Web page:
“Ever just the same, ever a surprise. Ever as before, and ever just as sure, as the sun will rise. Tale as old as time, tune as old as song. Bittersweet and strange, finding you can change, learning you were wrong. Certain as the sun, rising in the east. Tale as old as time, song as old as rhyme. Beauty and the Beast.”

Having a daughter now, and becoming all the more familiar with Disney princesses, especially the songs, these words from Beauty and the Beast stood out to me recently about the Christmas season. The truth of the incarnation might seem to be ‘ever just the same’ and ‘ever as before.’ We feel that right? It’s ok to admit it. But let’s also admit that each time we linger on and study the incarnation the more we come to see it’s ‘ever a surprise’ and ‘ever just as sure as the sun will rise.’

May we see this anew and afresh today as we finish Matthew 2 this morning.

Let’s pray and ask for God’s help…

v13-23 easily divides into three sections, each making their own point, each ending with a quotation from the OT, and each contributing in their own way to the overall thrust of the passage. See first…

New Israel / New Exodus (v13-15)

“Now when they had departed, behold, an angel of the Lord appeared to Joseph in a dream and said, “Rise, take the child and His mother, and flee to Egypt, and remain there until I tell you, for Herod is about to search for the child, to destroy Him.” And he rose and took the child and His mother by night and departed to Egypt and remained there until the death of Herod. This was to fulfill what the Lord had spoken by the prophet, “Out of Egypt I called My Son.”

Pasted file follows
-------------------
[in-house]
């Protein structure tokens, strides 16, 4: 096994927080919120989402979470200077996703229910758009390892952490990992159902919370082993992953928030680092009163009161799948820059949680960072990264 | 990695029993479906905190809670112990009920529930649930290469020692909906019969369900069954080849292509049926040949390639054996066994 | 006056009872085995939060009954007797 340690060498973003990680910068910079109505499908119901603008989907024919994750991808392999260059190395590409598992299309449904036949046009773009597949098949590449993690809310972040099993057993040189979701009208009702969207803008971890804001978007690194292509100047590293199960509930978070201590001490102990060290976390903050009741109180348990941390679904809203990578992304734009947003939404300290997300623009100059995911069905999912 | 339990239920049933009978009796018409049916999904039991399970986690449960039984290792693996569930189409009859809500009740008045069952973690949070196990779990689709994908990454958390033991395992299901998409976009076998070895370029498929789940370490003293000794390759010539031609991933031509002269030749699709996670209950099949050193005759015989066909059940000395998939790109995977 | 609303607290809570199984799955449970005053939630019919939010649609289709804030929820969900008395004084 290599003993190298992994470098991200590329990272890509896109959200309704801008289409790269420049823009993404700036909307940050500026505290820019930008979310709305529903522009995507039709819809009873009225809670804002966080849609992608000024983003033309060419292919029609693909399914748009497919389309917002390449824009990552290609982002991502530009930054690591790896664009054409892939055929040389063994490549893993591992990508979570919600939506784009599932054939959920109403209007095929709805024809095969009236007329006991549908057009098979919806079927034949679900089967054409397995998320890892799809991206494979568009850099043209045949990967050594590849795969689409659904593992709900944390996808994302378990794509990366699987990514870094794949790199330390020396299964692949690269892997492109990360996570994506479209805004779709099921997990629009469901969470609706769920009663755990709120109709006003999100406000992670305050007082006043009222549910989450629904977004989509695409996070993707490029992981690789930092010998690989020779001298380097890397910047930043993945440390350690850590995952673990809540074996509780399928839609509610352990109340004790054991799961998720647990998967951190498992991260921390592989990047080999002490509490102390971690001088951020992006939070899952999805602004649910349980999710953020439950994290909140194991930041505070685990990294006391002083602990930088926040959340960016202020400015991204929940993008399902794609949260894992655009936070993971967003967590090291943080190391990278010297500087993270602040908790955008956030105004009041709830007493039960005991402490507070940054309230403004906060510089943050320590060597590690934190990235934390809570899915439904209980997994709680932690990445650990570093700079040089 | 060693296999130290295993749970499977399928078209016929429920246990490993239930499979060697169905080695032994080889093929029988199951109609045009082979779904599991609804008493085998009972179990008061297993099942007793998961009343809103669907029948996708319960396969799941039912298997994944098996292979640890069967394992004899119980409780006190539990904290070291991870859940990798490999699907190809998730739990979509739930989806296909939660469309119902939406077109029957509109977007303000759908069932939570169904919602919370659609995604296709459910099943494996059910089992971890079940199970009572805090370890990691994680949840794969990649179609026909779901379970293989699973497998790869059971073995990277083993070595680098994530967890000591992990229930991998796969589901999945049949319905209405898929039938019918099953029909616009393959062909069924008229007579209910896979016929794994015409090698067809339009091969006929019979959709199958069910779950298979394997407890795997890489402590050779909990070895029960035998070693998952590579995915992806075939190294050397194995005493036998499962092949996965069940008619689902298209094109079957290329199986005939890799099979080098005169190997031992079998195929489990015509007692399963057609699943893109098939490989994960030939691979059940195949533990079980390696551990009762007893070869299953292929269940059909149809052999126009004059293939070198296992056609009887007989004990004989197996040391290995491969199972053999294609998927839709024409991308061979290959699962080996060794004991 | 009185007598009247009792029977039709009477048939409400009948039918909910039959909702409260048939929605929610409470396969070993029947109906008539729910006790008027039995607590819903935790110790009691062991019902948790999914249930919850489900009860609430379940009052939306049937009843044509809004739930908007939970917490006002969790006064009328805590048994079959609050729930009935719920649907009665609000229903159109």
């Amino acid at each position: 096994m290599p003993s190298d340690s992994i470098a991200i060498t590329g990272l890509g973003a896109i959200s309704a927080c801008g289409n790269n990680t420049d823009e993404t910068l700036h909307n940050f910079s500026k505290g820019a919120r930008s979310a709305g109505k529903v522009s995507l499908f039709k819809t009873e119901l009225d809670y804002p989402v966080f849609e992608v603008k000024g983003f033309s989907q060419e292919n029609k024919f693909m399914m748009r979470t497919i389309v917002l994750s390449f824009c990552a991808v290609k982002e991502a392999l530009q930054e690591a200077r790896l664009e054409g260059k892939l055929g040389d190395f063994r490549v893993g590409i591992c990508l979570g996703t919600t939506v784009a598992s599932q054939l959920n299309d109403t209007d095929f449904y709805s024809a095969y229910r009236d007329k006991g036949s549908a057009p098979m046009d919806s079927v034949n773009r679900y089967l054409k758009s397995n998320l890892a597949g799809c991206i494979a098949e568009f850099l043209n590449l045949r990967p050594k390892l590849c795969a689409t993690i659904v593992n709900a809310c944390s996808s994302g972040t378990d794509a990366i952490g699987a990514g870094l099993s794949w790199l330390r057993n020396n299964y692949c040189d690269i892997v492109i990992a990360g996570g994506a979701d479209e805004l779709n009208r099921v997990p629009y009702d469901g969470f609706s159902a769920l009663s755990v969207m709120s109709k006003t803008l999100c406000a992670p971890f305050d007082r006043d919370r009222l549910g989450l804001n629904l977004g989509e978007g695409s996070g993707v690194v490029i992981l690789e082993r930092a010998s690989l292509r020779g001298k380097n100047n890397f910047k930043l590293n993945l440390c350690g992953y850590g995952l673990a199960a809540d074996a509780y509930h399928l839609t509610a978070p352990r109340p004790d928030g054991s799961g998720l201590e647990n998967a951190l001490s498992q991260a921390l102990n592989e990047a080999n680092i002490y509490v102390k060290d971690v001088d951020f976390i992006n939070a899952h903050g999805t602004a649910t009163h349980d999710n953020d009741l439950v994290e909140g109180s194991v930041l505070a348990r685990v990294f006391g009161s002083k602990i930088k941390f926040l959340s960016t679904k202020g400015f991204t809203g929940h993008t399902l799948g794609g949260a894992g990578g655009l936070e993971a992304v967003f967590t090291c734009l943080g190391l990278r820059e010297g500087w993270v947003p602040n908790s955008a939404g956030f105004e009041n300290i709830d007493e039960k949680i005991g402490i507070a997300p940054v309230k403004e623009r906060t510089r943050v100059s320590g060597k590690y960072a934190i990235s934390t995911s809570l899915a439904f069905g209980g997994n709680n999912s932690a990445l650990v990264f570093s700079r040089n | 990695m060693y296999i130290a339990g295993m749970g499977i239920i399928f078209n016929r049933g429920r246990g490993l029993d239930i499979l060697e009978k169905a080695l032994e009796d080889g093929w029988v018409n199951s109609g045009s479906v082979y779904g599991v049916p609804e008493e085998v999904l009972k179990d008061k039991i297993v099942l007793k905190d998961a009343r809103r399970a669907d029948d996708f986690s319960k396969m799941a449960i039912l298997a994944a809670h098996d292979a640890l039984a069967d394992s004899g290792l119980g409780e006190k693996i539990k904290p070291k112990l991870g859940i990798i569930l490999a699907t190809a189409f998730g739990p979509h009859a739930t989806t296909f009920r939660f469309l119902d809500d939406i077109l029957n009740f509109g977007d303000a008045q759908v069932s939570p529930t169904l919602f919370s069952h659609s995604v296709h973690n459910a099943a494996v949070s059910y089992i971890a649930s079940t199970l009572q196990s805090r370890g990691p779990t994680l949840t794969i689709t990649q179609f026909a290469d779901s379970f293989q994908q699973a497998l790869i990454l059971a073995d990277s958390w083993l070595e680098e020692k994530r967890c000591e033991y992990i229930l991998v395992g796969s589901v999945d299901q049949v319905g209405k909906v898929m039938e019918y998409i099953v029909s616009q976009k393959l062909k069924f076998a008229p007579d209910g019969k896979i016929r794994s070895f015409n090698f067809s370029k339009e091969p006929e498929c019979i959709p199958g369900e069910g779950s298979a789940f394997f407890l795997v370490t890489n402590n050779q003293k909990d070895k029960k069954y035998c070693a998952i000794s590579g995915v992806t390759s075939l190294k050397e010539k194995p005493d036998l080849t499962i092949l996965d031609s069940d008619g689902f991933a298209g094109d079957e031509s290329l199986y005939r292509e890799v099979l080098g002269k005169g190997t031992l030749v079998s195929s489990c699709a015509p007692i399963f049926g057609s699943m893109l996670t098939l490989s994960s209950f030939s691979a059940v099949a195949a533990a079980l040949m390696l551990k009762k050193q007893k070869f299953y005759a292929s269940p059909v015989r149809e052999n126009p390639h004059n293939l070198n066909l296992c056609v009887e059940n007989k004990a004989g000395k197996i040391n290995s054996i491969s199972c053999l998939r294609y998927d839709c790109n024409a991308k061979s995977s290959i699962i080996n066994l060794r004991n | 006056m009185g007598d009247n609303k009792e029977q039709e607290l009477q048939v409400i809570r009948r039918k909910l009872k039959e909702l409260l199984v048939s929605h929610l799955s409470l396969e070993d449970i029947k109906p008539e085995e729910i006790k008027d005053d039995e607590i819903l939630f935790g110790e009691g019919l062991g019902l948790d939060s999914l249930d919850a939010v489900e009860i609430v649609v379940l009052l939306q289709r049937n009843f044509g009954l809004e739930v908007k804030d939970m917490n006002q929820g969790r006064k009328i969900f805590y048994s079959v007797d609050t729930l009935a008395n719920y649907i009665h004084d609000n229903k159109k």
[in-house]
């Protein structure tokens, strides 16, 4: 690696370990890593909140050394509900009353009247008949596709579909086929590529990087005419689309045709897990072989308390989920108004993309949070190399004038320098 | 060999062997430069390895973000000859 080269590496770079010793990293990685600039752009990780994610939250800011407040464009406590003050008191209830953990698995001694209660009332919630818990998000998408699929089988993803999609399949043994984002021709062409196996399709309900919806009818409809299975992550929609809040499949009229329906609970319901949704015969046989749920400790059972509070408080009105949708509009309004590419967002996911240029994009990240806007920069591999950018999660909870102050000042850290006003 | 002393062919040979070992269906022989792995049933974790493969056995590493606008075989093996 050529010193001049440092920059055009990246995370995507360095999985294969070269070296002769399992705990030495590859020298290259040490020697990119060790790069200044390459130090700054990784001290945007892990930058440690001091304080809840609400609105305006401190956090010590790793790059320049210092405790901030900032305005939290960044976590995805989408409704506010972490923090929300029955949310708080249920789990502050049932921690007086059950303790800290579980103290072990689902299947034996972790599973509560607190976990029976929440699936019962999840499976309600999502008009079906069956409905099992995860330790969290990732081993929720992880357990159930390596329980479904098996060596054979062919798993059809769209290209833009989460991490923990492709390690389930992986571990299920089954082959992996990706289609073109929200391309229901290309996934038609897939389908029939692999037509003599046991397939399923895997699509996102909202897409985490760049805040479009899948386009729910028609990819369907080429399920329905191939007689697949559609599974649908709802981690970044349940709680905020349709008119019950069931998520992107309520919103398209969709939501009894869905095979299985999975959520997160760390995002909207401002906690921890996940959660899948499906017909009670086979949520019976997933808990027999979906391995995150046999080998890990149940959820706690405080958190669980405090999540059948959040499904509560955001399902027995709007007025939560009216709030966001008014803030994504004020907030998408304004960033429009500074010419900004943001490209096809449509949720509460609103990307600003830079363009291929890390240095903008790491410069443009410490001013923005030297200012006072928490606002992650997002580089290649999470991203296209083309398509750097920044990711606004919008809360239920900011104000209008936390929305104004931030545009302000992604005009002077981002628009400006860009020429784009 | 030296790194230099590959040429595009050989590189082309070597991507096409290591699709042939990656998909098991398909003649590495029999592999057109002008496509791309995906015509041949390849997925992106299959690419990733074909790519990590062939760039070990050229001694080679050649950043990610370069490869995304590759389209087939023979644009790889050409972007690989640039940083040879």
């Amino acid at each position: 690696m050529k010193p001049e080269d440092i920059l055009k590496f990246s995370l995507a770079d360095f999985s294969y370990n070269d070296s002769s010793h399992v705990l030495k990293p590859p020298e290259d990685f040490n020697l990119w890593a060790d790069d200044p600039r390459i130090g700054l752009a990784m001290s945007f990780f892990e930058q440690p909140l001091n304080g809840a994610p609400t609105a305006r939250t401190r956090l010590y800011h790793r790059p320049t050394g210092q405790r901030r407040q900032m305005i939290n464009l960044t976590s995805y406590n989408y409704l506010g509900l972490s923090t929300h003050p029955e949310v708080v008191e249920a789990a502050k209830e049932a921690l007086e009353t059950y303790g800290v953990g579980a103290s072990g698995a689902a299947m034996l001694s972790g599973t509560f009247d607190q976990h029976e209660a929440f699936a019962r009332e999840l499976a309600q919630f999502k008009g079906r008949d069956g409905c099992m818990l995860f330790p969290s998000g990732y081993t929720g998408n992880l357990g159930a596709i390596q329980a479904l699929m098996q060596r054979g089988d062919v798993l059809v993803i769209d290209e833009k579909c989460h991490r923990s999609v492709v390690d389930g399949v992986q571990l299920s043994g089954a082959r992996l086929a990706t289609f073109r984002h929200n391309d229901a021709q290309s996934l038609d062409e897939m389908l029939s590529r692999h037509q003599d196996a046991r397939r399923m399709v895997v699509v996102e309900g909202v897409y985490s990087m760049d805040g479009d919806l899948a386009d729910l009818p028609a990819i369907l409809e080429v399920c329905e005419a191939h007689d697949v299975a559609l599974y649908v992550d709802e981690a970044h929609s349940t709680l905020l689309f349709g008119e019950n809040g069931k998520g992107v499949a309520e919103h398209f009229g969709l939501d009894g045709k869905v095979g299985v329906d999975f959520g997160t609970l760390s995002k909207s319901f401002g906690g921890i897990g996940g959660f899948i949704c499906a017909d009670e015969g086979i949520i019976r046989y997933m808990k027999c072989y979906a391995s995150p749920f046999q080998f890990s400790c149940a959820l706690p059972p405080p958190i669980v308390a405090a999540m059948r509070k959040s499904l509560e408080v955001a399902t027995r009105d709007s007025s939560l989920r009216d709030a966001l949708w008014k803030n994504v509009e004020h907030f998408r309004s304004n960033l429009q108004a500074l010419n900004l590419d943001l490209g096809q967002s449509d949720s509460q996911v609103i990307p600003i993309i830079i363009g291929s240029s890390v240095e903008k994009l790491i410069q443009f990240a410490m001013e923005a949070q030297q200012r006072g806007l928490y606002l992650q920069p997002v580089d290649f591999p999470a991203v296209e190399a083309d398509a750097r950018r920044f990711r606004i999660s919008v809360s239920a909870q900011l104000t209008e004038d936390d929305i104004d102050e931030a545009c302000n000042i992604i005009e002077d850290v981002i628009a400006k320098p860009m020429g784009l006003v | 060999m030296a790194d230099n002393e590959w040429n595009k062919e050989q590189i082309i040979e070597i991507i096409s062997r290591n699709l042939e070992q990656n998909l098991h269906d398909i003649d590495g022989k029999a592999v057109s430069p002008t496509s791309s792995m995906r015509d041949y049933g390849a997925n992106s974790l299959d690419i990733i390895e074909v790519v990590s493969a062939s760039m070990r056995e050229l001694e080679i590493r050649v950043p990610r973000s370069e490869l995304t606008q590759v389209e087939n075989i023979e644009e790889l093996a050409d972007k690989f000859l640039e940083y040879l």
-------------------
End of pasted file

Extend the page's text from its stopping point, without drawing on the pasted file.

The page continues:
v13 doesn’t skip a beat in Matthew 2. It comes directly after the exit of the wise men in v12. Remember the wise men had every intention to go back to Herod and bring him news of Jesus’ birth, but they didn’t. They left Joseph and Mary’s house to go back home taking a different route after being warned about Herod in a dream. And then in v13, after they leave, another dream comes to Joseph which also warns him about Herod. One brief takeaway right here is that God clearly knows all about Herod’s vile intentions and wicked plans, and He Himself ensures the safety of Jesus by warning both the wise men and Joseph about Herod by angels via dreams. In Joseph’s dream he is told to flee Bethlehem and head southwest to Egypt, and more, that they should stay there until the angel tells them to come home. Why do they have to leave? v13b gives the reason, “…Herod is about to search for the child, to destroy Him.” So in v14, rather than waiting for the morning to obey what God has directed him to do, we see Joseph immediately get the family together and leave for Egypt in the middle of the night.

Now, why Egypt? Well while Egypt has at times been very hostile toward the Jews, there have been little seasons of time where Jews did thrive there and built up small refugee like communities there.[1] Perhaps the largest one of these seasons was at the end of Genesis, where Joseph (not this one here in Matthew) and all Israel lived and dwelt securely in the land of Goshen. There were a few other moments in Israel’s history when they fled to Egypt for safety. One of these we see right here. In the first century Egypt was a good place to be for the Jews, so many went there for safety and security. This is likely why the angel told Joseph to go there, not to flee from Herod to go hide among the Egyptians, but to seek refuge with their own people in Egypt.